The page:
FIG. 6 of the drawing illustrates a schematic view of a rain disperser assembly in accordance with the present invention. The assembly is mounted to a building or roof structure designated generally by reference numeral 46 and is oriented along a plane 48 having a downward slope relative to the horizontal 50 in a direction forwardly of the building or roof structure 46. A plurality of curved louvers with bends, such as those disclosed in FIG. 3b of the drawing, are located centrally within the assembly. Two flat inclined slats with bends, such as those disclosed in FIG. 2a of the drawing, form the forward and rear longitudinal members of the rain disperser assembly defining the forward and rear lateral edges thereof. The assembly is mounted so that both the central louvers 52 and the end slats 54 extend longitudinally and substantially parallel relative to the drip edge of a roof, and the relative positions and angular orientations of the louvers and slats are maintained by substantially transversely oriented cross members comprising spacer elements (not shown in FIG. 6) such as those disclosed in the aforementioned prior art. The assembled slats, louvers and cross members may be mounted in the desired position relative to the drip edge of the roof by suitable bracket means (not shown in FIG. 6).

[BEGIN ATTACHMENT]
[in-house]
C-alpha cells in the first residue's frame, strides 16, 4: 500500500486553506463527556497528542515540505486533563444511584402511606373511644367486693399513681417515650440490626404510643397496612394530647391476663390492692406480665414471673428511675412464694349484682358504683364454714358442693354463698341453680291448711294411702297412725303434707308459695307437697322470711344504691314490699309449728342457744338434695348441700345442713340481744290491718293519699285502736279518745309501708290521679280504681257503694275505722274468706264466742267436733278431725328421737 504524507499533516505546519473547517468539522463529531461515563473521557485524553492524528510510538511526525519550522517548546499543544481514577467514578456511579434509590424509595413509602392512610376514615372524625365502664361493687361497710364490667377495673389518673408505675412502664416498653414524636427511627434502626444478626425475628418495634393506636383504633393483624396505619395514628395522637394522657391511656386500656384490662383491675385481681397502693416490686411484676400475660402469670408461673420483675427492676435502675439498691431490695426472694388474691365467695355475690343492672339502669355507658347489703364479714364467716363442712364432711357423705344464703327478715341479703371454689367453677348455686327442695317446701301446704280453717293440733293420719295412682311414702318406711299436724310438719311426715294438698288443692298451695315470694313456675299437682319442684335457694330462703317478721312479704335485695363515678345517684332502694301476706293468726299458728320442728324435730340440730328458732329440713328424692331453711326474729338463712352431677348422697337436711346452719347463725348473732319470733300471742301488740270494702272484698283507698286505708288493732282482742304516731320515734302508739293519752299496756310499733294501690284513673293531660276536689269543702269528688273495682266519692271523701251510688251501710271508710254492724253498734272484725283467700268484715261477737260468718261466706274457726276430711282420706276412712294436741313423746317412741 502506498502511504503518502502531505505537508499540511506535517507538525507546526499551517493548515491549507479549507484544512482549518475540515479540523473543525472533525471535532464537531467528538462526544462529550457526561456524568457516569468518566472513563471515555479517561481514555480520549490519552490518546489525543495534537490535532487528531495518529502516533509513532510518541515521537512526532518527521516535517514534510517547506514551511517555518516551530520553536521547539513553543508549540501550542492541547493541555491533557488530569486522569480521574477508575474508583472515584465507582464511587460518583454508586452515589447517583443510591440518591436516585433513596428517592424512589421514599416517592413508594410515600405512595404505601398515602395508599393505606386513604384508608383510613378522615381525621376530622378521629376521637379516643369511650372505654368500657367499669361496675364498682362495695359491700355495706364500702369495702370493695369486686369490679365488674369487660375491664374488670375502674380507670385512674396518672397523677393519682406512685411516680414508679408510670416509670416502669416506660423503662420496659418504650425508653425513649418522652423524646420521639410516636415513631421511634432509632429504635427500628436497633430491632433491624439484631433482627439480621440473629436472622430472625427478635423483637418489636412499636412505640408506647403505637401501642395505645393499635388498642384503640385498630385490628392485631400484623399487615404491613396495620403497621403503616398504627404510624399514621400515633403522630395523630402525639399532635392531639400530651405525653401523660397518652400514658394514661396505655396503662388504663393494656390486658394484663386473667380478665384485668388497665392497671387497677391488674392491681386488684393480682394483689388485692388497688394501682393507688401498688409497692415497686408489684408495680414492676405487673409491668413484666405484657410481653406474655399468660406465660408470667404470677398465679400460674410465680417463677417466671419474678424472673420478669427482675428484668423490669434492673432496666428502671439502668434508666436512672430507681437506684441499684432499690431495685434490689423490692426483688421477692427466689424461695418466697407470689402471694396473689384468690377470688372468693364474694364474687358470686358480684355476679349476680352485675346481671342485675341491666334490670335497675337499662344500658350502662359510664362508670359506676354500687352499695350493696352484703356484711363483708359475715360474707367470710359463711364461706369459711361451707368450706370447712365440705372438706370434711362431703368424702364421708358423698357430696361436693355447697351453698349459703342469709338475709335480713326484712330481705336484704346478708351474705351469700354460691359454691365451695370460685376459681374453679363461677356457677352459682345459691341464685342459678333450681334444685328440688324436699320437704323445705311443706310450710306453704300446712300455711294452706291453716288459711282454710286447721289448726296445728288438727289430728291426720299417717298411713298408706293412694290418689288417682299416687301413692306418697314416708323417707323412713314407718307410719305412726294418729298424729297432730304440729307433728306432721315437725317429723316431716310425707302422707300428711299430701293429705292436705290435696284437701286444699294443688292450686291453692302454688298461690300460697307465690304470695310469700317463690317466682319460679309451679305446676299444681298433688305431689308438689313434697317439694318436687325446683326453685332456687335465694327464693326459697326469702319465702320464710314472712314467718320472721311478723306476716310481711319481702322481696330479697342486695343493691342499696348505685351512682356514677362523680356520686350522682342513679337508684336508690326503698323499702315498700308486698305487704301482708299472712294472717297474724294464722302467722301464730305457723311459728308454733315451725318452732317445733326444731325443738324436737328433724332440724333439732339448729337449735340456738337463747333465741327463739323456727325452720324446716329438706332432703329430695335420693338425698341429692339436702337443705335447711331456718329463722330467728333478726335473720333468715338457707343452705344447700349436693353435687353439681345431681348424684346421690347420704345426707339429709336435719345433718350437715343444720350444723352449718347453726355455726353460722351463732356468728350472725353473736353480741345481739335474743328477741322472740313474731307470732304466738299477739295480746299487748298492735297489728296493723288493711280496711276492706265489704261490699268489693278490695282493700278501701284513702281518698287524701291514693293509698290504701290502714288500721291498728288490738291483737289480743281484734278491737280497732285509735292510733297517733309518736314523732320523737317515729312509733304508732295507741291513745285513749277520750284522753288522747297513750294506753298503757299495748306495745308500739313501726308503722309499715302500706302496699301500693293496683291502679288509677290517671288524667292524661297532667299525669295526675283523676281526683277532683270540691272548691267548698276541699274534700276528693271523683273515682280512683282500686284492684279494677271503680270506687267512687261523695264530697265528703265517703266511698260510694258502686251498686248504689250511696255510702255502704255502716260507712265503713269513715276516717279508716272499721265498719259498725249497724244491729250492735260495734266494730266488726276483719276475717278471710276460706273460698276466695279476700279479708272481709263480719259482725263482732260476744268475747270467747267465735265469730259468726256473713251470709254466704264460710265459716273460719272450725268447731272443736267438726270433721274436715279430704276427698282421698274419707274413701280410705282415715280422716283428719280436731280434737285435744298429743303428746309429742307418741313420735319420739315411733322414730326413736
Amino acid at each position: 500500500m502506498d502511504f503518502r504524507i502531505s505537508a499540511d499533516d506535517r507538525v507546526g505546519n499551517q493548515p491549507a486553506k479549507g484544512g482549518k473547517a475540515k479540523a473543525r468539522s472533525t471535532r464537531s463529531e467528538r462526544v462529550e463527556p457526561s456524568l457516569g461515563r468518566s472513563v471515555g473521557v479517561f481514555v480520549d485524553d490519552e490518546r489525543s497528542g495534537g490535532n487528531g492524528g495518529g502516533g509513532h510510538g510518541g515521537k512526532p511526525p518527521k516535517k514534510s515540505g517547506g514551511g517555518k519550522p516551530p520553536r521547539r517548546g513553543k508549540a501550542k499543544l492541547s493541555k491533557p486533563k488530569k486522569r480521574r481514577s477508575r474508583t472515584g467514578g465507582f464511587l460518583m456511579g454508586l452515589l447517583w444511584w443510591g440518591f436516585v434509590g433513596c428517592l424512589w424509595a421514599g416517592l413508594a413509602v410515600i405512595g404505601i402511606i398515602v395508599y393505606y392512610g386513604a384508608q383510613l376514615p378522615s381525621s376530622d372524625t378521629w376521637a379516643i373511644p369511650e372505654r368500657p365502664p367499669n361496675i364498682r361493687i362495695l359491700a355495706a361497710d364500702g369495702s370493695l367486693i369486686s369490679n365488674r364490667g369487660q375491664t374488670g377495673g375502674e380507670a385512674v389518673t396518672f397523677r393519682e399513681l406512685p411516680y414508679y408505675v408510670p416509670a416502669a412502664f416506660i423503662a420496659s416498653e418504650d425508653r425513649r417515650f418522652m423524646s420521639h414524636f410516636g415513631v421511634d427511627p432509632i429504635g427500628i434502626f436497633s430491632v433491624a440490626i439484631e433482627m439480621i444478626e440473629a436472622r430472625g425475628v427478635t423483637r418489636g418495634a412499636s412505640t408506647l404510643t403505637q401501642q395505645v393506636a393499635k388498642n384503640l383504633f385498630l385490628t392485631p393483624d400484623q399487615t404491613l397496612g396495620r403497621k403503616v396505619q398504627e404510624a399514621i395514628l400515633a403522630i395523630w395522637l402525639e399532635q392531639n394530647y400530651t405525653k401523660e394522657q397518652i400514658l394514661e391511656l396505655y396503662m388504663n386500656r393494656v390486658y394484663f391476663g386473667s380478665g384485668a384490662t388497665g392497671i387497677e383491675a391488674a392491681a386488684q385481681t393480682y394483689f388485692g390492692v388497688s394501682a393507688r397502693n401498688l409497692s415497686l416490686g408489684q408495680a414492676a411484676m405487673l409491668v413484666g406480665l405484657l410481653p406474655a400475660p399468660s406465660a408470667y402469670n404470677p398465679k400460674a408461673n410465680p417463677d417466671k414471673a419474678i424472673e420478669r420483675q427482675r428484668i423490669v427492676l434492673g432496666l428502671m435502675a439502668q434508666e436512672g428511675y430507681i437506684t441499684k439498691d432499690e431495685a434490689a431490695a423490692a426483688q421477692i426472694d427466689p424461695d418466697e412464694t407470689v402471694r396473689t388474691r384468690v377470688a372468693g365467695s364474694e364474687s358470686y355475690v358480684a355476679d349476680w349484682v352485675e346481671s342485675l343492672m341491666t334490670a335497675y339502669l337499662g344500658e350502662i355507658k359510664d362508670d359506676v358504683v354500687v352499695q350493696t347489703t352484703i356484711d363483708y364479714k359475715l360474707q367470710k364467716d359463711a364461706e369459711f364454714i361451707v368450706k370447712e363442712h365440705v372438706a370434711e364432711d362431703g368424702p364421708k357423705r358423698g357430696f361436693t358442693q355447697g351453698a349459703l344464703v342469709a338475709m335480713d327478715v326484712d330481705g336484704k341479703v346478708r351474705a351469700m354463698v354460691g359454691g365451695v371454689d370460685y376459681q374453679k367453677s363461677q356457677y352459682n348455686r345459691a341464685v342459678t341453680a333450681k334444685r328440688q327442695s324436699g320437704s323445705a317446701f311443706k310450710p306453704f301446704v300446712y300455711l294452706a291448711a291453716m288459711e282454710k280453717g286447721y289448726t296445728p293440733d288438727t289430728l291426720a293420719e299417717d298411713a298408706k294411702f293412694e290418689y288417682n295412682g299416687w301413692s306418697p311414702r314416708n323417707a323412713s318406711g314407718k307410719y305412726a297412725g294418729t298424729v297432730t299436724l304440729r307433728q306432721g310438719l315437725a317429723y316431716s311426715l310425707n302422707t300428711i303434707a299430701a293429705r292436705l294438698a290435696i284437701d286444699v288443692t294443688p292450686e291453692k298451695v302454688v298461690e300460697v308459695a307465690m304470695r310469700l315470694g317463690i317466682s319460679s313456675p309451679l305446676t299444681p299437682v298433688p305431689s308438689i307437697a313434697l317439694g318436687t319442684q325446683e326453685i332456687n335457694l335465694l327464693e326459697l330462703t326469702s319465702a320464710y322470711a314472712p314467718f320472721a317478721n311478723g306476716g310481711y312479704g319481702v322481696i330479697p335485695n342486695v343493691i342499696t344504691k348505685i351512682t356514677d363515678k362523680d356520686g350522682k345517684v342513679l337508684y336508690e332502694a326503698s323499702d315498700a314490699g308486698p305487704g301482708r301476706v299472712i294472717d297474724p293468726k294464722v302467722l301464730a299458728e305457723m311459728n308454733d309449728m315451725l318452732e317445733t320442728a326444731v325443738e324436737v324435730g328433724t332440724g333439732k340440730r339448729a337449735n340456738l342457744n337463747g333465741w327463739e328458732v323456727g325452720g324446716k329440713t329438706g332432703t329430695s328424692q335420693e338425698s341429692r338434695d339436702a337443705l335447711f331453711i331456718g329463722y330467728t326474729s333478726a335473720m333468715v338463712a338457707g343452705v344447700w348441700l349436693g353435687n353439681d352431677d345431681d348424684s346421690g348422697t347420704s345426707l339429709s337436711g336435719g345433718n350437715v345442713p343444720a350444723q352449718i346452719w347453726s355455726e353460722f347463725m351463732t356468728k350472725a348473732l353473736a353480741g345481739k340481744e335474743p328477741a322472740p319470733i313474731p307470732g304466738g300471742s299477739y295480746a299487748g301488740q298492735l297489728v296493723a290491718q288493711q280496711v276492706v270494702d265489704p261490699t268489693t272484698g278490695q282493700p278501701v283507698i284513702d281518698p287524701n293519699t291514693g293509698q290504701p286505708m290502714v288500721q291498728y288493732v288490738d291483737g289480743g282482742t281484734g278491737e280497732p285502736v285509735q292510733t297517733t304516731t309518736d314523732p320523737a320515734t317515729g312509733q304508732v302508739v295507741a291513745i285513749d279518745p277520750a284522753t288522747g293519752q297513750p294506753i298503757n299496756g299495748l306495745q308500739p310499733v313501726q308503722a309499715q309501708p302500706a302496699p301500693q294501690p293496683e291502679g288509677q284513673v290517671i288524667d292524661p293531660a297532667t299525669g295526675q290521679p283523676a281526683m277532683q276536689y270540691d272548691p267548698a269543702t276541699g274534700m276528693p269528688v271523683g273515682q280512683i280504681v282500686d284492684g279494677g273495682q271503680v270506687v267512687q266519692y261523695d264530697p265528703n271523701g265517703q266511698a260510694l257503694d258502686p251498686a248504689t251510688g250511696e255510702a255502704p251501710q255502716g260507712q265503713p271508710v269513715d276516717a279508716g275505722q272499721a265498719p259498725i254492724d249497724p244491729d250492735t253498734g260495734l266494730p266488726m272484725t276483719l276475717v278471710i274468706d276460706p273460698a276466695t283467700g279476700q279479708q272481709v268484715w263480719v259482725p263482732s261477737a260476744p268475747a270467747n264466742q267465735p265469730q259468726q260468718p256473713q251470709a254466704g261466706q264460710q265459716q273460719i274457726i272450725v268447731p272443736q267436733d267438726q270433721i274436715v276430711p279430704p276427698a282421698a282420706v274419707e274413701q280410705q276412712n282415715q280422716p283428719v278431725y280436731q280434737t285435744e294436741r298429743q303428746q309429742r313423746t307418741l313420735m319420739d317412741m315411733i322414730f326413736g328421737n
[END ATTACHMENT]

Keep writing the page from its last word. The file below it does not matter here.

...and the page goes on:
In the arrangement of the roof water dispersal assembly illustrated by FIG. 6, the flat slats 54 are located at the forward and rearward lateral edges of the assembly to enhance the rigidity and strength of the assembled unit and to reduce undesirable vertical deflections or deformations of the assembly. Although the roof water dispersion characteristics of the flat inclined slats 54 are less optimum than that of the arcuate louvers 52, the flat slats are located at the lateral edges of the assembly so that only a relatively small or minimal portion of run-off roof water will impact against these slats when the assembled unit is mounted relative to a building or roof structure in its operational position. The curved louvers 52, which have a dispersion characteristic superior to that of the slats 54, are positioned centrally within the assembled unit to receive and disperse the significantly major portion of roof run-off water impacting against the assembly. Accordingly, the dispersal assembly schematically illustrated by FIG. 6 provides a desirable balance between optimum water dispersal characteristic and strength and rigidity of the assembled unit by positioning the stronger longitudinal components having lesser dispersal characteristics at locations in the assembly where increased strength is more important than increased water dispersal characteristic, and by positioning the less rigid but higher dispersal longitudinal components at locations in the assembly where increased dispersion characteristic is more important than increased strength and rigidity. Similarly, the assembly of FIG. 6 can include curved louvers without a bend, as illustrated in FIG. 2b, in lieu of the bent/curved louvers 52 of the assembly illustrated by FIG. 6. Likewise, slats 92 as illustrated in FIG. 10(a), curved louvers 100 as illustrated by FIG. 10(b), or a combination of both slats 92 and louvers 100, can be substituted for all or some of the louvers 52 and slats 54 illustrated by FIG. 6.